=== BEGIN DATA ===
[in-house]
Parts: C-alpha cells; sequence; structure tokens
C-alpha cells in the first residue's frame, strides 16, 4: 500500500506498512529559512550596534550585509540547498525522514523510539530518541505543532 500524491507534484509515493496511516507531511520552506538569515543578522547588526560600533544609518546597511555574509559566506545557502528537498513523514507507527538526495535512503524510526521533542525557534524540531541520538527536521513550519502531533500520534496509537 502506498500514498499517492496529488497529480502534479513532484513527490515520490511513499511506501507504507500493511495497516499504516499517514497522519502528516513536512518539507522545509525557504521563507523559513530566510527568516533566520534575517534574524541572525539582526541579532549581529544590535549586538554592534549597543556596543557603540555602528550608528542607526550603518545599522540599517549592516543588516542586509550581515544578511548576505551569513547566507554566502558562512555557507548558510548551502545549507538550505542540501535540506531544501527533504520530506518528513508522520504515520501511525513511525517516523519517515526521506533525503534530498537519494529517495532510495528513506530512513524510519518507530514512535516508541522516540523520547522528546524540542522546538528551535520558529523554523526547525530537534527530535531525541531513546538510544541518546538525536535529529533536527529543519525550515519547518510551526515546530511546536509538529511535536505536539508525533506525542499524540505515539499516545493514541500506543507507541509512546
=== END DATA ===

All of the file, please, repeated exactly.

[in-house]
Parts: C-alpha cells; sequence; structure tokens
C-alpha cells in the first residue's frame, strides 16, 4: 500500500506498512529559512550596534550585509540547498525522514523510539530518541505543532 500524491507534484509515493496511516507531511520552506538569515543578522547588526560600533544609518546597511555574509559566506545557502528537498513523514507507527538526495535512503524510526521533542525557534524540531541520538527536521513550519502531533500520534496509537 502506498500514498499517492496529488497529480502534479513532484513527490515520490511513499511506501507504507500493511495497516499504516499517514497522519502528516513536512518539507522545509525557504521563507523559513530566510527568516533566520534575517534574524541572525539582526541579532549581529544590535549586538554592534549597543556596543557603540555602528550608528542607526550603518545599522540599517549592516543588516542586509550581515544578511548576505551569513547566507554566502558562512555557507548558510548551502545549507538550505542540501535540506531544501527533504520530506518528513508522520504515520501511525513511525517516523519517515526521506533525503534530498537519494529517495532510495528513506530512513524510519518507530514512535516508541522516540523520547522528546524540542522546538528551535520558529523554523526547525530537534527530535531525541531513546538510544541518546538525536535529529533536527529543519525550515519547518510551526515546530511546536509538529511535536505536539508525533506525542499524540505515539499516545493514541500506543507507541509512546